Surely against me has he turned; he turns his hand against me all the day.
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After an enumeration of many penalties ( in Chapter 2) the despair of the people is excluded. Such exclusion is divided twofold.
First, despair is considered by appeals, second, is the argument for a fidelity that must be acceptable. As Verse 19 later states: "Remember my affliction and my bitterness, the wormwood and the gall." Third, an assumed faithfulness turns the people to prayer for (divine) mercy. Like expressed further on in Verse 37: "Who has commanded and it came to pass, unless the Lord has ordained it?"
On despair on appeals three ideas are conveyed. First is set forth affliction itself, second a reprobation is assumed. As later Verse 17 says: "My soul is bereft of peace, I have forgotten what happiness is".
Third, despair is concluded in Verse 18: "So I say, 'Gone is my glory, and' my expectation from the Lord'."
To the first idea (affliction itself) two further notions are added. First, the affliction is considered which people sustained through pressure of their hands. And second, the manner of this very affliction is viewed. Like Verse 4 says: "He has made my flesh and my skin waste away, and broken my bones
Third, a remedy for their escape is left out. Verse 7 so says: "He has walled me about so that I cannot escape; he has put heavy chains on me."
To the affliction sustained by the pressure of hands, three more ideas are advanced. First indignation is noticed of the person pressing hands. Verse 1 then states: "I am the man who has seen affliction under the rod of his wrath." Jeremiah himself here is speaking in his own person, for he himself has been afflicted like other persons, concerning whom he repudiates their misery. For, Revelations 3:17 claims: "For you say, I am rich, I have prospered, and I need nothing; not knowing that you are wretched, piteable, poor, blind and naked." Thus allegorically such can be expressed about Christ and his Church. Morally, it can refer to human souls.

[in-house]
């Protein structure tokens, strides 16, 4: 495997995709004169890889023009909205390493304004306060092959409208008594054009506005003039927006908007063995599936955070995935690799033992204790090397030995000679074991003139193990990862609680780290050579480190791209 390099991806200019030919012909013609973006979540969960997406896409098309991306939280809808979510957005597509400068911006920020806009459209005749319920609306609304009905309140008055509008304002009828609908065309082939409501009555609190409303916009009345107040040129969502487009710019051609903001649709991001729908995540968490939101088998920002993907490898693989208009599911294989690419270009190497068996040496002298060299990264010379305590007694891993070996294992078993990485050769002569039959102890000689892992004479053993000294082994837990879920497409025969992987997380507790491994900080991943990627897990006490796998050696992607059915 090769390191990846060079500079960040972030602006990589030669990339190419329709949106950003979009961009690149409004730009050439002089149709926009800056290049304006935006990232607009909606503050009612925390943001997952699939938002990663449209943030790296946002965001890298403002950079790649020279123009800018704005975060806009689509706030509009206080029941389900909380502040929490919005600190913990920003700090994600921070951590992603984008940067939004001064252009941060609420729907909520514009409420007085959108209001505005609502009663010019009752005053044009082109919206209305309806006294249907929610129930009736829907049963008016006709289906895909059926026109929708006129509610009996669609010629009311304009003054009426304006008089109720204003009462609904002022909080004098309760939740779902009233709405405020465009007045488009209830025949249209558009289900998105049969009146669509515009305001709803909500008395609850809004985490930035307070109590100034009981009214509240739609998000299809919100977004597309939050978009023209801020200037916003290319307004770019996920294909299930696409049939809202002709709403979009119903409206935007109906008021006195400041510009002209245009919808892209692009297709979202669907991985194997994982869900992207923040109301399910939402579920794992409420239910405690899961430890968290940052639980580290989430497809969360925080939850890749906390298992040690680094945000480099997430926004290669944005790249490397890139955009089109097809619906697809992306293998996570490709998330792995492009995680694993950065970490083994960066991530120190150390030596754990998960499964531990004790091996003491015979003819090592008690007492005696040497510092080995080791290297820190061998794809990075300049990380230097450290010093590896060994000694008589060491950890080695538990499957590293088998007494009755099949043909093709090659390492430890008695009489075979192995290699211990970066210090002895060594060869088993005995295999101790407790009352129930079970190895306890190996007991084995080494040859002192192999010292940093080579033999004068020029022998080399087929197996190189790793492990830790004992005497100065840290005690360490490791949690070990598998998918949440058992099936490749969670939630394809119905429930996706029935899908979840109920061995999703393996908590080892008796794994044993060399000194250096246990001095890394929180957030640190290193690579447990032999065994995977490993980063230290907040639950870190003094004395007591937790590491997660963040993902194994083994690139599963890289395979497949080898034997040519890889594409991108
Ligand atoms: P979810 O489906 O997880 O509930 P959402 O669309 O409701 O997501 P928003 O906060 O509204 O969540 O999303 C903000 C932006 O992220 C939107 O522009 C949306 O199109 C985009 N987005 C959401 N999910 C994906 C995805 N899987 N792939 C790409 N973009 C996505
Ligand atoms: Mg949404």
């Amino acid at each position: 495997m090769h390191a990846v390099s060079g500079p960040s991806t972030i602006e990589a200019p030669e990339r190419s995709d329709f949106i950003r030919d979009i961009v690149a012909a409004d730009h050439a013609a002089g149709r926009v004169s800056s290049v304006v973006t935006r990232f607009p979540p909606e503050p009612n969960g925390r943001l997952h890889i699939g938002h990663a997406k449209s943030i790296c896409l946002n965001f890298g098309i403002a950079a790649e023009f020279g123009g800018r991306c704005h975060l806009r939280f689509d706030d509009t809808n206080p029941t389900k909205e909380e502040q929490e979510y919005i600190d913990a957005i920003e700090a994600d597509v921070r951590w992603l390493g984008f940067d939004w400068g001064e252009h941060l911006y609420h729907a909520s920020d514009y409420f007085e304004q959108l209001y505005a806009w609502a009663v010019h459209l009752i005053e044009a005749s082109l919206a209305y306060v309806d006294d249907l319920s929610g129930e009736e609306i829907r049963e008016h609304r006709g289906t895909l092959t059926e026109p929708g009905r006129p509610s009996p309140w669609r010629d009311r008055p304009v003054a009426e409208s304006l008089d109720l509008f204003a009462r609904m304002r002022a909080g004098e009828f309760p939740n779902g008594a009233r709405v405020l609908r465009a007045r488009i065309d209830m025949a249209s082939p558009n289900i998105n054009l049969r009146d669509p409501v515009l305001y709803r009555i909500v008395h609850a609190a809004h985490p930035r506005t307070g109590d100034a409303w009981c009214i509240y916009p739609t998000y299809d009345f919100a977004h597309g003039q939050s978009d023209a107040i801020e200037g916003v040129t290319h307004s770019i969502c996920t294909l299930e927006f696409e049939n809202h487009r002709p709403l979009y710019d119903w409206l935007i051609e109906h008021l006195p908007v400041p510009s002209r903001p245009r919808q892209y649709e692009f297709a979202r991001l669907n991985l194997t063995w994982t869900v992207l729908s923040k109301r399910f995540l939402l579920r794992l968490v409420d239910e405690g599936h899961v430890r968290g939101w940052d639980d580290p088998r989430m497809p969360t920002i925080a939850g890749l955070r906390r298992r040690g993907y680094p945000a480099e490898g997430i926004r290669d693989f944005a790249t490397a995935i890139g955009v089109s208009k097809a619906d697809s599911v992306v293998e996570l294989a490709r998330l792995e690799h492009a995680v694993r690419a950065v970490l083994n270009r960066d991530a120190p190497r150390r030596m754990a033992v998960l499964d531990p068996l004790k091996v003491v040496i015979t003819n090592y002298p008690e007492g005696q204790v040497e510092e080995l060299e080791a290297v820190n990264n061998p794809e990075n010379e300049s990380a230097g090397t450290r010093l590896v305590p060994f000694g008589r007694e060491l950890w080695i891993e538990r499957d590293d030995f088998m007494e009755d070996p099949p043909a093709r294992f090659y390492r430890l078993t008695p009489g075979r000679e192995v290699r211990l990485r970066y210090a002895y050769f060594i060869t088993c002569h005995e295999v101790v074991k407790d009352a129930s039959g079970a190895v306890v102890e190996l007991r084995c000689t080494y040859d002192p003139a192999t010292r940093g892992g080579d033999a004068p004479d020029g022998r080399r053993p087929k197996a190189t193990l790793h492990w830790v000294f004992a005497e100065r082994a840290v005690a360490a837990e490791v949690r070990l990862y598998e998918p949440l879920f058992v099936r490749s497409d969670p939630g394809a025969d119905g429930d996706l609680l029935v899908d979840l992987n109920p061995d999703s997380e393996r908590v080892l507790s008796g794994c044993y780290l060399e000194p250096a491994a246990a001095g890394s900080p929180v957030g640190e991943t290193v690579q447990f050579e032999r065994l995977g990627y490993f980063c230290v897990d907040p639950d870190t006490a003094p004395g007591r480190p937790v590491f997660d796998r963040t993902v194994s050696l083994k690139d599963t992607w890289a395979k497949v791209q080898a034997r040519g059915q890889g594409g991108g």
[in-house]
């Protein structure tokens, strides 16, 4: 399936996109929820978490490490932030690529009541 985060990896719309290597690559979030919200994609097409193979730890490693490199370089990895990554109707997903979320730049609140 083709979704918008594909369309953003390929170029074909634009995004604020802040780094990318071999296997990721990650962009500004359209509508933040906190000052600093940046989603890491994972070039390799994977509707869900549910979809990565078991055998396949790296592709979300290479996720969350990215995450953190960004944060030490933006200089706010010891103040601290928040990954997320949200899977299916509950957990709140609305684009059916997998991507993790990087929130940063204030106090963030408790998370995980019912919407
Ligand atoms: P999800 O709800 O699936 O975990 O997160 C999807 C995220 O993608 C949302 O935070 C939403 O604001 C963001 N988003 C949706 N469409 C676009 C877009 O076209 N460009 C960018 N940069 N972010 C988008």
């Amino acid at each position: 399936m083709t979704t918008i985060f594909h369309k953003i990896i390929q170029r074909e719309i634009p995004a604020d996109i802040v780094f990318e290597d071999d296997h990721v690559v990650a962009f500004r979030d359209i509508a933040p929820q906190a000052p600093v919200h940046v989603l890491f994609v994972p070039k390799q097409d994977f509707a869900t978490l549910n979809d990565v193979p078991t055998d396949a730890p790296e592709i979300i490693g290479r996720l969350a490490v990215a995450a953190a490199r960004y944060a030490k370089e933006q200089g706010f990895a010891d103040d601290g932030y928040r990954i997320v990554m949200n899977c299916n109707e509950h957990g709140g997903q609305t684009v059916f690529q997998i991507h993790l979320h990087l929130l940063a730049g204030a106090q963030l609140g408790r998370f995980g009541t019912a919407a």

Second, a subtraction of consolation is viewed. Verse 2 so states: "He has driven and brought me into darkness without any light." Since, after blows, no consolation is offered in the accustomed manner. Thus, Job 3:23 asks: "Why is light given to a man whose way is hid, whom God has hedged in?"
Third is the condition for the blows, stated in Verse 3: "Surely against me he turns his hand again and again the whole day long". Namely, there follows a sequence of affliction that considers such blows alone.
Verse 3 again: "Surely against me he turns his hand again and again the whole day long." That is, striking blows again and again. Hence, Isaiah 9:12: "For all this, his anger is not turned away and his hand is stretched out still."